Last week I attended an interesting wine tasting in Beijing with 18 Chinese Millennials between the ages of 21 and 34. It was a tasting of the top 20 wines in the Beijing market priced between 200 – 350 RMB ($30 – 55 US).
My friend Qin, a wine professor at the Chinese Agriculture University, organized the tasting as part of a research project. The Chinese Millennials were wine buyers, sommeliers, and wine educators working in Beijing. She is also planning on conducting a similar tasting with a group of consumers and comparing the results in order to understand why certain brands are so successful in the market.
The wines were all red, as the Chinese drink 90% red wines, and we tasted them blind providing a score for each wine. Next we tasted and scored the wines again, but this time with knowledge of the brand and grape varietal. Qin plans to compare how the scores differed when tasted blind compared to when the Chinese know the brand.
The Wines Revealed
It was fascinating to see the brands when revealed. They included 4 wines each from France, Australia, and Chile, 3 from China, and 1 from Spain. There were no wines from California, Argentina, or Italy. I was dismayed to discover that I had scored 2 of the 3 Chinese wines very low, finding one extremely thin and green, and the other oxidized. The third was enjoyable with simple, red berry fruit and reminded me of Beaujolais. I was surprised to find it was a Great Wall Cabernet Sauvignon. My favorite wine of the tasting was the one from Spain, which was the Torres Gran Sangre de Torres.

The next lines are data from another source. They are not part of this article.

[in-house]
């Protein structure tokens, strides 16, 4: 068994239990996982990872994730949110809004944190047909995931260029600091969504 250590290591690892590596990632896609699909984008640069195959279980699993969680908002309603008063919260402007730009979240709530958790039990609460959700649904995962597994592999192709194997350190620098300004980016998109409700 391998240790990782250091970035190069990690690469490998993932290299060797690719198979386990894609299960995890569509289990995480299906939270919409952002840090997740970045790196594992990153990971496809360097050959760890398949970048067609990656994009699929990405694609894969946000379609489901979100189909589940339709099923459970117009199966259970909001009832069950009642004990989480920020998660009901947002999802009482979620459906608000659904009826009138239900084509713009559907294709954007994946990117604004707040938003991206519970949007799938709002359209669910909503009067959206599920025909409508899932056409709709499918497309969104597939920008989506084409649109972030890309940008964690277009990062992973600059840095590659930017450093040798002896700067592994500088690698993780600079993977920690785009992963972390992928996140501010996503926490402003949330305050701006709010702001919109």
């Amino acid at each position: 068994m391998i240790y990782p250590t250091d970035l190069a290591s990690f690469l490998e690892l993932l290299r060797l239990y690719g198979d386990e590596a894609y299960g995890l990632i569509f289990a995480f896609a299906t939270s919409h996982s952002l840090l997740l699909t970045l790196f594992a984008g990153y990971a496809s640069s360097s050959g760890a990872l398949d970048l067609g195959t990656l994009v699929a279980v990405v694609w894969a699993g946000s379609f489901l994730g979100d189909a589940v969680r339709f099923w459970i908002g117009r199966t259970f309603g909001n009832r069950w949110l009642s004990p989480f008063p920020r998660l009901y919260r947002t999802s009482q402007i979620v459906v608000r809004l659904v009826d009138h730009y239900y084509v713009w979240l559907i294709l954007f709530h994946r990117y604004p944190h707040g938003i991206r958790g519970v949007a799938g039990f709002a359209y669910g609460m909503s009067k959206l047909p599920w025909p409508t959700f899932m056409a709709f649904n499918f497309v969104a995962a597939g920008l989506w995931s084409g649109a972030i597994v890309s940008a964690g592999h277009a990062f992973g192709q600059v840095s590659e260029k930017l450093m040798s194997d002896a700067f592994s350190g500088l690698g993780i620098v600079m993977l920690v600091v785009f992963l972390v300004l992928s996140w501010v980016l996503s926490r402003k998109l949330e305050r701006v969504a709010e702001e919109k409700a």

Reasons Wine Buyers Select Wine in China
Next was a facilitated discussion regarding reasons the wine buyers select these wines for their shops and restaurants. A primary reason was distribution – that it was available from their distributor who recommended it. Other reasons included brand image and the name of the wine – especially if it included the term “Chateau.” Promotions, or discounts, were perceived positively as long as the brand was known. They said they were suspicious of discounts on unknown brands, because it was assumed the wine was poor quality. A small distributor from Spain confirmed this the next day when she told me her wines were not well received when she first entered the Beijing market because they were priced too low.
Wine Mark-ups in Beijing
In terms of pricing, I knew the mark-up was high, but was surprised at how high. Wines that sell in the US market for $12 to $15 are double or triple in Beijing. I was informed that the tax on wine is 48%. Then the distributor will multiple that by 1.5 and the restaurant by another 1.5. Wine shops mark-up are less. The example I was given was if the wine costs 100 RMB ($15US), the tax will make it 148 RMB, then the distributor will take it to 222 RMB, and the restaurant will price it at 333 RMB or higher. In general, restaurant mark-ups are 300% and wine shops 200%.
Interestingly two shop owners told me they sell most of their wine to private clients or through their wine clubs. They said there is very little drop in traffic in most Beijing wine shops. One owner also mentioned that Chinese customers always ask for a discount. She said this is common with wine sales, and therefore it forces her to increase her mark-up.